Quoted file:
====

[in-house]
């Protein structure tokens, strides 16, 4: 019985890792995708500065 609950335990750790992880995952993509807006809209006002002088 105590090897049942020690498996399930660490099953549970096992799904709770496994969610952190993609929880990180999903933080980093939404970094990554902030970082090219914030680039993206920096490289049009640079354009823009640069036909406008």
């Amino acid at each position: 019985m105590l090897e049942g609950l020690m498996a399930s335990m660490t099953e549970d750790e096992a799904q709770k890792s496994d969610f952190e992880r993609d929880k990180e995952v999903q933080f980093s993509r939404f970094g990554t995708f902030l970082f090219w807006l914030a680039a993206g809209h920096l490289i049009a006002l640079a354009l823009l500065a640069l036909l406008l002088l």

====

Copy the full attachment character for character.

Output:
[in-house]
């Protein structure tokens, strides 16, 4: 019985890792995708500065 609950335990750790992880995952993509807006809209006002002088 105590090897049942020690498996399930660490099953549970096992799904709770496994969610952190993609929880990180999903933080980093939404970094990554902030970082090219914030680039993206920096490289049009640079354009823009640069036909406008």
């Amino acid at each position: 019985m105590l090897e049942g609950l020690m498996a399930s335990m660490t099953e549970d750790e096992a799904q709770k890792s496994d969610f952190e992880r993609d929880k990180e995952v999903q933080f980093s993509r939404f970094g990554t995708f902030l970082f090219w807006l914030a680039a993206g809209h920096l490289i049009a006002l640079a354009l823009l500065a640069l036909l406008l002088l």